According to Turkish President Recep Tayyip Erdogan, “It becomes more and more difficult to be a Muslim and live an Islamic lifestyle in Western countries.” What exactly does he mean by “an Islamic lifestyle”? Does it include decapitation of your fellow citizens?
French Islamists demand that non-Muslims follow Muslim law in determining what is permissible, making it clear that political Islam is not compatible with the Enlightenment values on which the French Republic was founded. If they have their way, French Islamists will make it difficult to be French and live an Enlightenment-based lifestyle in France.
Freedom of speech is falsely being set up as an attack on “religious sensitivity,” but murder by decapitation and by other methods is not an expression of “religious sensitivity.” Political terror is a decision being made by French Islamists because they have seen that violence works.
We shall see if that is determinative for the future of France.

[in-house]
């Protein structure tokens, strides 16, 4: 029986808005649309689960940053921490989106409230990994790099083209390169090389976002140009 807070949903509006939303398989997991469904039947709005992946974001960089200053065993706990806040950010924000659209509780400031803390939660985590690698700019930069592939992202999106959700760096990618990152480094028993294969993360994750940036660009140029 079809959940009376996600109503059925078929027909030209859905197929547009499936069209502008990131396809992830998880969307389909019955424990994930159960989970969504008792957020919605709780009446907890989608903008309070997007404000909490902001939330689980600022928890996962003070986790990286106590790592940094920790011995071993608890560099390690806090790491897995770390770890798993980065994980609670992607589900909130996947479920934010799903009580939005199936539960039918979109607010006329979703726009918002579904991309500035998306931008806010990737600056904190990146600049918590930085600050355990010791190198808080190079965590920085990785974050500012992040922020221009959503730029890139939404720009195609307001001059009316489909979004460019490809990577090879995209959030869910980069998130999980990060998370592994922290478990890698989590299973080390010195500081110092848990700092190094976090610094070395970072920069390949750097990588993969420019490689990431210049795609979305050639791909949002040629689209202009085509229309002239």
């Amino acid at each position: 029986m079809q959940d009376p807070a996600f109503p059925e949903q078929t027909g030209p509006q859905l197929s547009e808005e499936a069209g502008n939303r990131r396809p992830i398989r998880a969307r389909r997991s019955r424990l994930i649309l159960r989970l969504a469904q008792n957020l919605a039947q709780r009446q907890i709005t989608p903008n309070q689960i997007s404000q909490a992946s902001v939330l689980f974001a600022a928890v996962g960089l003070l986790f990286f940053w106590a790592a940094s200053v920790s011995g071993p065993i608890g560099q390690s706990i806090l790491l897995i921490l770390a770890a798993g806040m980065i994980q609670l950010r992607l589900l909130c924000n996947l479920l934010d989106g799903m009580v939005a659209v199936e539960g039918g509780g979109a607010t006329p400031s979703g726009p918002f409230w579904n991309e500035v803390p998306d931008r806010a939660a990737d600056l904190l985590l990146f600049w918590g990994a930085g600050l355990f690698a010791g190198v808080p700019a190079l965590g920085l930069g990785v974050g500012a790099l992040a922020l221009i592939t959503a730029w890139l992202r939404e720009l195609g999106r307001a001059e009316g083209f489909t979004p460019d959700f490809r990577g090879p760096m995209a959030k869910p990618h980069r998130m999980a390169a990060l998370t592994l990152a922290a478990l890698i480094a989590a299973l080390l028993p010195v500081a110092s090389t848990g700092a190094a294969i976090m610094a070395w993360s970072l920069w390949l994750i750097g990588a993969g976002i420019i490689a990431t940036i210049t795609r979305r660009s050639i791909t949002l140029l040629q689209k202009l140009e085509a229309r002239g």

JULIA LUTCH
Davis, CA
Regarding “Reports of several dead, injured in Vienna attack” (November 3), we of course offer expressions of sympathy to the families of the victims killed and wounded. But other than that, is there really nothing that can be done to prevent Islamic violence and terrorism around the world?

YARIV STEIN
Herzliya
Capital confusion
Regarding where Jerusalem is located (“18-year-old born in J’lem gets first US passport with birthplace listed as Israel” (November 1), I was on a one-year program for foreign students at the Hebrew University during my junior year of college in 1962-1963. At that time US passports were valid for three years and had to be renewed to extend their validity for an additional two years. My US passport, having been issued in 1960, had to be renewed in 1963.
I went to the US consulate on Rechov Agron in Jerusalem and my passport was duly renewed with the official stamp “PASSPORT RENEWED Jerusalem, Palestine, & signed by the ‘American Consul, United States of America.”
Let’s hope no US administration rolls back any of the progress made in our region in the past four years.
RABBI SHALOM BRONSTEIN
Jerusalem
Readers and leaders
Blue and White leader Benny Gantz has finally woken up to what so many of us knew was inevitable (“Blue and White split on staying in government,” November 3). Bibi’s “no shticks no tricks” speech was exactly that, a shtick and a trick which Gantz fell for.